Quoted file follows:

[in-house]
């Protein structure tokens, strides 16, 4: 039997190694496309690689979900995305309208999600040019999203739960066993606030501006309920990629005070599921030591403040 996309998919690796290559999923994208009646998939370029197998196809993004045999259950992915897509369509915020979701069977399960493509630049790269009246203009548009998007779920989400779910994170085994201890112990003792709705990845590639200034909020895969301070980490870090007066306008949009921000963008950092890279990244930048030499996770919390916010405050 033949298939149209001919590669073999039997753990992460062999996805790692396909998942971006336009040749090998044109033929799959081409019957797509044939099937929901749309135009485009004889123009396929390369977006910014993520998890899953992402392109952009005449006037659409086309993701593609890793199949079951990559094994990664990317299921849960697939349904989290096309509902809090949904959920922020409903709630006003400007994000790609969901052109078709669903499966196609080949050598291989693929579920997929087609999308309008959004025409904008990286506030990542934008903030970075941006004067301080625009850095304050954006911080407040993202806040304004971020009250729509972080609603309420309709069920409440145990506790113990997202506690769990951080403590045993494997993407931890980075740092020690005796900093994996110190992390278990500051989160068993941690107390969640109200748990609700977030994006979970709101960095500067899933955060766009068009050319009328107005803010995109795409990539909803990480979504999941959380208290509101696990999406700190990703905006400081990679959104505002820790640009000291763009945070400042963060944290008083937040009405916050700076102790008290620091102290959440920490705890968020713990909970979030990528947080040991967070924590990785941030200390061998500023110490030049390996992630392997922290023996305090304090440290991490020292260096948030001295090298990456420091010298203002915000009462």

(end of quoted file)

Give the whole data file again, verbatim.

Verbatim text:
[in-house]
């Protein structure tokens, strides 16, 4: 039997190694496309690689979900995305309208999600040019999203739960066993606030501006309920990629005070599921030591403040 996309998919690796290559999923994208009646998939370029197998196809993004045999259950992915897509369509915020979701069977399960493509630049790269009246203009548009998007779920989400779910994170085994201890112990003792709705990845590639200034909020895969301070980490870090007066306008949009921000963008950092890279990244930048030499996770919390916010405050 033949298939149209001919590669073999039997753990992460062999996805790692396909998942971006336009040749090998044109033929799959081409019957797509044939099937929901749309135009485009004889123009396929390369977006910014993520998890899953992402392109952009005449006037659409086309993701593609890793199949079951990559094994990664990317299921849960697939349904989290096309509902809090949904959920922020409903709630006003400007994000790609969901052109078709669903499966196609080949050598291989693929579920997929087609999308309008959004025409904008990286506030990542934008903030970075941006004067301080625009850095304050954006911080407040993202806040304004971020009250729509972080609603309420309709069920409440145990506790113990997202506690769990951080403590045993494997993407931890980075740092020690005796900093994996110190992390278990500051989160068993941690107390969640109200748990609700977030994006979970709101960095500067899933955060766009068009050319009328107005803010995109795409990539909803990480979504999941959380208290509101696990999406700190990703905006400081990679959104505002820790640009000291763009945070400042963060944290008083937040009405916050700076102790008290620091102290959440920490705890968020713990909970979030990528947080040991967070924590990785941030200390061998500023110490030049390996992630392997922290023996305090304090440290991490020292260096948030001295090298990456420091010298203002915000009462």